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I just read the report, “Future Mobility in Hawaii: Meeting the State’s Need for Safe and Efficient Mobility,” and it does not bode well for those of us who use Hawaii Highways and rural roads. Hawaii ranks 4th from the bottom because of deteriorating roads and high incidence of fatal accidents on rural roads.

The reports states that 27 percent of Hawaii’s major roads are in bad shape– the fourth highest percentage in the country. Frank Moretti of Tripnet has reported on this in a news report on 9/3/2009 :

Honolulu, Hawaii — Hawaii’s roads and bridges are becoming increasingly deteriorated and congested and the state’s rural roads have a high-rate of fatal traffic crashes.

In the past decade, the state has used a combination of federal and state funding to improve its surface transportation network, but many sorely needed transportation projects still remain unfunded, according to a new report released today by TRIP, a Washington, DC based national transportation organization.

The statistics cited by the TRIP report are daunting and should get the attention of the public:

1. Driving on roads in need of repair costs each Hawaii motorist an average of $503 annually — $431 million state-wide and the third highest in the nation — in the form of accelerated vehicle depreciation, additional repair costs, and increased fuel consumption and tire wear.

2. Forty-three percent of Hawaii’s bridges are deficient or obsolete.

3. Twelve percent of the state’s bridges are structurally deficient.

4. Thirty-one percent of Hawaii’s bridges are functionally obsolete.

5. Forty-five percent of Hawaii’s major roads are considered congested.

6. The fatality rate on Hawaii’s rural roads is nearly four times greater than the fatality rate on all other roads in the state.

The Hawaii Highway Users Alliance is an outcome of collaboration between TRIP and the State Department of Transportation. The goal is to develop an objective report that explains how the federal Surface Transportation Program can help Hawaii make our roads and highways safer.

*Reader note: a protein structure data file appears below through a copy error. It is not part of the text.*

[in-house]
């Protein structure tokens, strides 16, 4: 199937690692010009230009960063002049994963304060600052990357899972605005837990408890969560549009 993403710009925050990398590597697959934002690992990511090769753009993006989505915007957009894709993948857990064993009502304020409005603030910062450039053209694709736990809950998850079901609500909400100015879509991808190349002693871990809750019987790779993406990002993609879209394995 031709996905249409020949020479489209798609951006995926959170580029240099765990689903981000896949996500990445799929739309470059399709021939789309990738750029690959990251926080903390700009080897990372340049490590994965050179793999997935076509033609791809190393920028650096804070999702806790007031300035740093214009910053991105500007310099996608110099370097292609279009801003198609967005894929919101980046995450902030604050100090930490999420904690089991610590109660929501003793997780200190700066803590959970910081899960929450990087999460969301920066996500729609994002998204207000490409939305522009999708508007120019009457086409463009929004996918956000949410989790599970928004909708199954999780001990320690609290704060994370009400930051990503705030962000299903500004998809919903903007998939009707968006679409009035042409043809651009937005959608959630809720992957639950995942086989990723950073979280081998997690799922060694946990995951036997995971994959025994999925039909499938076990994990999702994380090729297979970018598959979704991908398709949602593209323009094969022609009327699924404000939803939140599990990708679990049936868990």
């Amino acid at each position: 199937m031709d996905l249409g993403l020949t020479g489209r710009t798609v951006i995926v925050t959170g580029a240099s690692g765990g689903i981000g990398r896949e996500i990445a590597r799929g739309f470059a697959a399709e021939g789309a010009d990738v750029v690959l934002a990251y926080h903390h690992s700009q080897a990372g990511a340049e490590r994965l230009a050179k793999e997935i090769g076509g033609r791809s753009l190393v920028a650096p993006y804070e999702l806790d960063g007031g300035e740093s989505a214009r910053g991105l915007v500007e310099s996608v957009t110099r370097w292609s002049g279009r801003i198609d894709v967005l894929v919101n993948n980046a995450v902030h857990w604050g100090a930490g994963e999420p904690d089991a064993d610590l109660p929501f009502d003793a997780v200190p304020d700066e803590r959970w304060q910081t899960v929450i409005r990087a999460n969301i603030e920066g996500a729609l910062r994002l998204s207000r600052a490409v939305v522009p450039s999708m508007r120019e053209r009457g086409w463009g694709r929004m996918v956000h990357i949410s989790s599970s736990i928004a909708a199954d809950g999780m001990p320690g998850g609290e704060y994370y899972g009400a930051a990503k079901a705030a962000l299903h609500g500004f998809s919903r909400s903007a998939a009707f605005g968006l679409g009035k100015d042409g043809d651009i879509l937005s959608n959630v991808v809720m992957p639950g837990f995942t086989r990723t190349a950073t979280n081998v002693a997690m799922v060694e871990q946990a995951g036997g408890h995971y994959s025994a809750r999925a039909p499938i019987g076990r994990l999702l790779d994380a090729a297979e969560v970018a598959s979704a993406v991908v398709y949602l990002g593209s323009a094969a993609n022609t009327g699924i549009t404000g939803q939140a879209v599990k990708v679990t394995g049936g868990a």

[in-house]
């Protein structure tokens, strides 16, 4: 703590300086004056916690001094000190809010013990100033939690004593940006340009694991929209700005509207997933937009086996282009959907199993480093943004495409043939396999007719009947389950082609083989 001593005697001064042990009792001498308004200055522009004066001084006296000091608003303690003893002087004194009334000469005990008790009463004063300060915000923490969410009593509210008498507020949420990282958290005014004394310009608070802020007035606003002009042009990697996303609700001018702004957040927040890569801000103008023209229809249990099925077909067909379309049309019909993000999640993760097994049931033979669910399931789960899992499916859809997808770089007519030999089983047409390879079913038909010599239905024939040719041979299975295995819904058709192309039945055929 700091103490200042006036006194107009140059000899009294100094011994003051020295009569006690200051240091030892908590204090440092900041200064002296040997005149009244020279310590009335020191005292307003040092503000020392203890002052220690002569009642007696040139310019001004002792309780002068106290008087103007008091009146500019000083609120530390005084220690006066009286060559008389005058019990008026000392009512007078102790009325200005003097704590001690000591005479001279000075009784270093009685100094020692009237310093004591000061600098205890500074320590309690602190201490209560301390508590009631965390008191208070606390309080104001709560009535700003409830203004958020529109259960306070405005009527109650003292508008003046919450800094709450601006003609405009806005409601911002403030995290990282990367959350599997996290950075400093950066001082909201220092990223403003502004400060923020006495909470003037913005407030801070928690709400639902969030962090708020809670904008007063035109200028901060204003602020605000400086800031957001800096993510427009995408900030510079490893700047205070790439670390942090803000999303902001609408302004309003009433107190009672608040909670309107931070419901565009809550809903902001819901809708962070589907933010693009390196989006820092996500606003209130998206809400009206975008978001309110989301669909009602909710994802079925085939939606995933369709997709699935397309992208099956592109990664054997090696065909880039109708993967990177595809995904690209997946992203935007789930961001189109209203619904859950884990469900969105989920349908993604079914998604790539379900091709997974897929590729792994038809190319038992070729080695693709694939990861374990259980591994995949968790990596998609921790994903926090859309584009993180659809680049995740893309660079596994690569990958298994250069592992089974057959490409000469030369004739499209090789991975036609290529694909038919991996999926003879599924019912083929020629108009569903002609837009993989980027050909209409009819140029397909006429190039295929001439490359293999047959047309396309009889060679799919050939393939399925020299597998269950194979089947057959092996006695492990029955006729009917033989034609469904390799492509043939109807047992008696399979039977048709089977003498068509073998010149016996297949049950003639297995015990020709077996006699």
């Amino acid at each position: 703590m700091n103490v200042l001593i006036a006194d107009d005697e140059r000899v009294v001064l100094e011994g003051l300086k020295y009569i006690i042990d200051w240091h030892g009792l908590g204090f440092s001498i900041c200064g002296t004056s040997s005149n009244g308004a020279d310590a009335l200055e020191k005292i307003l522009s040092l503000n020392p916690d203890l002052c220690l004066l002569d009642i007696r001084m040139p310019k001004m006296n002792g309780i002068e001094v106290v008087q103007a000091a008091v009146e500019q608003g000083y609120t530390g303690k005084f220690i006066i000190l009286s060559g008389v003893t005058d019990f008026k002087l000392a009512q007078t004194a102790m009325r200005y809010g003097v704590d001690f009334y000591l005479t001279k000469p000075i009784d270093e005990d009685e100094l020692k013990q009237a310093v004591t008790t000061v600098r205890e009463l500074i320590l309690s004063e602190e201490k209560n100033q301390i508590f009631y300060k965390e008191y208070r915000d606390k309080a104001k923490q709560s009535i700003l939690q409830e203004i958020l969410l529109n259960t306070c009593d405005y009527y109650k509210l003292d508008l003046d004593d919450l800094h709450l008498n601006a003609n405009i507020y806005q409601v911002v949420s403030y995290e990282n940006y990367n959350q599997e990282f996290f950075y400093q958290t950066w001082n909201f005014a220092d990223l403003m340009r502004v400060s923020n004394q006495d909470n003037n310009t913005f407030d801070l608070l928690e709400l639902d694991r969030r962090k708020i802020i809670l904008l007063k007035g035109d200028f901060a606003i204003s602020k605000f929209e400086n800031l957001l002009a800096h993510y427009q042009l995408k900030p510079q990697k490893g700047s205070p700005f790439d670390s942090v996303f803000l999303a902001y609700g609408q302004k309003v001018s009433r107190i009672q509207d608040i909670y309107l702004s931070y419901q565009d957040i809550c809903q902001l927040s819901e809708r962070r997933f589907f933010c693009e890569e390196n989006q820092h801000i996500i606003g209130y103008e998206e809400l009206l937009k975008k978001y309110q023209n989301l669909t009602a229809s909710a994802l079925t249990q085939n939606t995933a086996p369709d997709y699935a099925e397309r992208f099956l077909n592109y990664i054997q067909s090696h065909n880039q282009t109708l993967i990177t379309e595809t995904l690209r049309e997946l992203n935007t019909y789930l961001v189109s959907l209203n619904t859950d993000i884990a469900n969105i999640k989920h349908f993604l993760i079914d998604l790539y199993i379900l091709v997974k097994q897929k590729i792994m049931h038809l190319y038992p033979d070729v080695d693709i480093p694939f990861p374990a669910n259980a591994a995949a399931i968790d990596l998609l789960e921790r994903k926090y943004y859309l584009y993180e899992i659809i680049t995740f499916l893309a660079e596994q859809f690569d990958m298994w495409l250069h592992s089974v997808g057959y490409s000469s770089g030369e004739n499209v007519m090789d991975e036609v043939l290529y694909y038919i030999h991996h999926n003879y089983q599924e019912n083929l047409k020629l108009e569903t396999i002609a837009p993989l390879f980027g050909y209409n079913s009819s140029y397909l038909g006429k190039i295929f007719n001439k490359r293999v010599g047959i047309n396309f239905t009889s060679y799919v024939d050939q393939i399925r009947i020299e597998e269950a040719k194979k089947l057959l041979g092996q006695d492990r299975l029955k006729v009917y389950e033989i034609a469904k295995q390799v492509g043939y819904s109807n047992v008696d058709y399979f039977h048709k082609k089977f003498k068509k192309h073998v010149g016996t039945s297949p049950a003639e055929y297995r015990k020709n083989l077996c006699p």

Panos D. Prevedouros, immediate past president of the Hawaii Highway Users Conference states that because Hawaii is below average in pavement quality and traffic congestion that:

“Significant state and local action will be necessary to improve pavement and bridge conditions and address congestion. The Highways Modernization Plan that was held back in the last legislative session is a good tool to address these needs.”

Yes the issue is funding and we all know that money is tight. Between 1998 to 2008, Hawaii received $1.8 billion in federal funding for road, highway and bridge improvements, and $475 million for public transit, a total of $2.3 billion. Forty-four came from federal funds and was used annually by the Hawaii Department of Transportation to pay for road, highway and bridge construction, repairs and maintenance and 14 percent of the revenue used annually to pay for the operation of and capital improvements to the state’s public transit systems. Public transportation is important in lessening congestion and that goes directly to highway safety.

According the the Moretti story the federal stimulus package will help: